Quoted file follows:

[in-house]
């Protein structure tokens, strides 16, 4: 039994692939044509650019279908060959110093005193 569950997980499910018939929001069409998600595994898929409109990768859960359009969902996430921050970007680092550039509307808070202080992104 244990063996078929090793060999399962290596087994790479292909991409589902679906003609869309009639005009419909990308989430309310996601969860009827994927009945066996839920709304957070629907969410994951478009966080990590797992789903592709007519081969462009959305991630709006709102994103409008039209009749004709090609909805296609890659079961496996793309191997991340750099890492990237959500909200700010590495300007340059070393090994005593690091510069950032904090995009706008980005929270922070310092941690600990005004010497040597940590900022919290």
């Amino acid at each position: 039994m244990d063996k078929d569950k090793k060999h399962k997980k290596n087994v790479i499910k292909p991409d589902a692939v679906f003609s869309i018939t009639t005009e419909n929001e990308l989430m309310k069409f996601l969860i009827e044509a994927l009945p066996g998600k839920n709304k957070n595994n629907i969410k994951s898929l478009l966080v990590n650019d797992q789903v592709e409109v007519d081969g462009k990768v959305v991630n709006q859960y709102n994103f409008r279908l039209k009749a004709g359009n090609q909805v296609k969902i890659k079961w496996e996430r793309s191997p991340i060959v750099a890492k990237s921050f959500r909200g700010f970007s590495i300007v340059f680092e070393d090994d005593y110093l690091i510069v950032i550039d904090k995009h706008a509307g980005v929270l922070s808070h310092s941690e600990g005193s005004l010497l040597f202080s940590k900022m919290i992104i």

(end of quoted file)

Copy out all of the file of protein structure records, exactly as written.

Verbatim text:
[in-house]
């Protein structure tokens, strides 16, 4: 039994692939044509650019279908060959110093005193 569950997980499910018939929001069409998600595994898929409109990768859960359009969902996430921050970007680092550039509307808070202080992104 244990063996078929090793060999399962290596087994790479292909991409589902679906003609869309009639005009419909990308989430309310996601969860009827994927009945066996839920709304957070629907969410994951478009966080990590797992789903592709007519081969462009959305991630709006709102994103409008039209009749004709090609909805296609890659079961496996793309191997991340750099890492990237959500909200700010590495300007340059070393090994005593690091510069950032904090995009706008980005929270922070310092941690600990005004010497040597940590900022919290």
């Amino acid at each position: 039994m244990d063996k078929d569950k090793k060999h399962k997980k290596n087994v790479i499910k292909p991409d589902a692939v679906f003609s869309i018939t009639t005009e419909n929001e990308l989430m309310k069409f996601l969860i009827e044509a994927l009945p066996g998600k839920n709304k957070n595994n629907i969410k994951s898929l478009l966080v990590n650019d797992q789903v592709e409109v007519d081969g462009k990768v959305v991630n709006q859960y709102n994103f409008r279908l039209k009749a004709g359009n090609q909805v296609k969902i890659k079961w496996e996430r793309s191997p991340i060959v750099a890492k990237s921050f959500r909200g700010f970007s590495i300007v340059f680092e070393d090994d005593y110093l690091i510069v950032i550039d904090k995009h706008a509307g980005v929270l922070s808070h310092s941690e600990g005193s005004l010497l040597f202080s940590k900022m919290i992104i």